Cruz remained hunched over in his seat, writing on a piece of paper and occasionally showing it to an attorney sitting beside him as Satz detailed how the 17 victims died, referring to each victim by name. Satz told the jury that the majority of the victims were shot four to six times, with one of the last victims, Peter Wang, shot 13 times on the third floor. ''The murders were cold, calculated, and premeditated,'' Satz said.
Cruz was identified and arrested near a McDonald's after police received a description of him. Investigators later discovered a video of Cruz on the phone taken three days before the massacre, on Feb. 11, 2018, introducing himself as the "next school shooter" on the scene.''Hi, my name is Nick. I want to be the 2018 school shooter. My goal is to have at least 20 people with AR... I believe I can complete it. It will be a major event. You'll recognize me if you see me on the news. They will all perish. I know". According to Satz, Cruz stated, "I can't wait."
Cruz pleaded guilty to 17 counts of first-degree murder last fall after firing his AR-15 semi-automatic rifle inside a three-story classroom building on February 14, 2018. Throughout the shooting, Cruz would return to injured victims and kill them with a second round of shots.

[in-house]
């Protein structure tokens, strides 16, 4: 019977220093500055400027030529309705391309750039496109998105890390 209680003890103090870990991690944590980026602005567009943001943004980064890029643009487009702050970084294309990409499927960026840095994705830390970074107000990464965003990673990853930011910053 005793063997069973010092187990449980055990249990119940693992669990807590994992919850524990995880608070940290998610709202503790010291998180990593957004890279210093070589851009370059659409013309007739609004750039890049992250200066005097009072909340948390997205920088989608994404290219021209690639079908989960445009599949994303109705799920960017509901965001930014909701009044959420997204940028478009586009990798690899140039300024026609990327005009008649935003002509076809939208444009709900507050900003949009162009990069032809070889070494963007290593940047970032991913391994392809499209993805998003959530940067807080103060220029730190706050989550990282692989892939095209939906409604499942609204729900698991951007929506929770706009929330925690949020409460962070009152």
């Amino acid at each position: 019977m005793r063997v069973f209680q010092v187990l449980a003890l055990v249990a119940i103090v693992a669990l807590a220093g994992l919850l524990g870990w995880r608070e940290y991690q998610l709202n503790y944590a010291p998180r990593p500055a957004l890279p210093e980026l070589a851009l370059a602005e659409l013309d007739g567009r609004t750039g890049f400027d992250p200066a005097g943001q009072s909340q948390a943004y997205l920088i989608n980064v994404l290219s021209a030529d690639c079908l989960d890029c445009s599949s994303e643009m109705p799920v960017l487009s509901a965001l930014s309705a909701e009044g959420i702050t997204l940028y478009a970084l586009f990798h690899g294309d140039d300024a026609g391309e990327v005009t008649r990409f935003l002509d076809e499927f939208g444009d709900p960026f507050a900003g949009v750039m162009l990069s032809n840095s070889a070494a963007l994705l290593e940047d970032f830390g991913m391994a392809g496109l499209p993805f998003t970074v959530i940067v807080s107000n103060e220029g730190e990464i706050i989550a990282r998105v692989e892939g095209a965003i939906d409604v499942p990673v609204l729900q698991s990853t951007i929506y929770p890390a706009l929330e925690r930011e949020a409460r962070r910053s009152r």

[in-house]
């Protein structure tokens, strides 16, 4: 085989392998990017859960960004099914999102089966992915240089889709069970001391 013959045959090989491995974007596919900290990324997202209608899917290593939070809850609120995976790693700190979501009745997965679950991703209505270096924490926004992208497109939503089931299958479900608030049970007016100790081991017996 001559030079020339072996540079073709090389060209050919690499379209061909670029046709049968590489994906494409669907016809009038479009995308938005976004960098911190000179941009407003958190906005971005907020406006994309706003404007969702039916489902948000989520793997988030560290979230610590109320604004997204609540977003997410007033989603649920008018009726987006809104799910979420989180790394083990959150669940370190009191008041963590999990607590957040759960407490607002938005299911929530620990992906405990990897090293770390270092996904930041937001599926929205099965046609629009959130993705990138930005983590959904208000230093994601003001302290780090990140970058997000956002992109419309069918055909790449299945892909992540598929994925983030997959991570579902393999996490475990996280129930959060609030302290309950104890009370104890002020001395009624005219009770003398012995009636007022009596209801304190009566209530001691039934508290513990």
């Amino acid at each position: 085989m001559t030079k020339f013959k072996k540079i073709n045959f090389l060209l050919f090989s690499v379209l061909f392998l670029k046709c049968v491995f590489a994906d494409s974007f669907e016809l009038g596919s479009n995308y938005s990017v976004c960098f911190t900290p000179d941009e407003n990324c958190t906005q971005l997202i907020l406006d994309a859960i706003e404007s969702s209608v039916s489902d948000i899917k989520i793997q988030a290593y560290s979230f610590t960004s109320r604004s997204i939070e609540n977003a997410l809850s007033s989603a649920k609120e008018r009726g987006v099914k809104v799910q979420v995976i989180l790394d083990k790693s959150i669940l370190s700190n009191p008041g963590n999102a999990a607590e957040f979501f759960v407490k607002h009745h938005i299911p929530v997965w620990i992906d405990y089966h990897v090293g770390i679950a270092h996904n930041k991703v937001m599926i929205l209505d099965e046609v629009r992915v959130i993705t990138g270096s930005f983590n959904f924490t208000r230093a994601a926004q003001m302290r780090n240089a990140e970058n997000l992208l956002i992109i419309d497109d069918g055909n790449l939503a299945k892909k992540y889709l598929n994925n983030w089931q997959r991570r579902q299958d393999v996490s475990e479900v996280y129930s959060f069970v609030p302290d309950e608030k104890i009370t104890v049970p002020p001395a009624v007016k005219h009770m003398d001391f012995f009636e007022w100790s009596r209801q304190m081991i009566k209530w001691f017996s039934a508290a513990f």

What to expect from the Nikolas Cruz trial?
Prosecutors are seeking the death penalty, and jurors will decide whether he will receive the death penalty or life in prison without the possibility of parole. The Parkland shooter's trial is expected to last four months after being delayed for nearly two years due to the Covid-19 pandemic and legal battles. On Monday, July 18, defence attorneys requested a mistrial and are scheduled to make their opening statements later that day.
Defenders will likely emphasize Cruz as a young adult with emotional and psychological problems who has suffered from fetal alcohol syndrome and abuse. The Parkland school massacre is the deadliest to reach trial in US history. When the jury eventually gets the case this fall, it will vote 17 times on the question of whether to recommend the death penalty: once for each of the victims.
Deciding on death penalty for Nikolas Cruz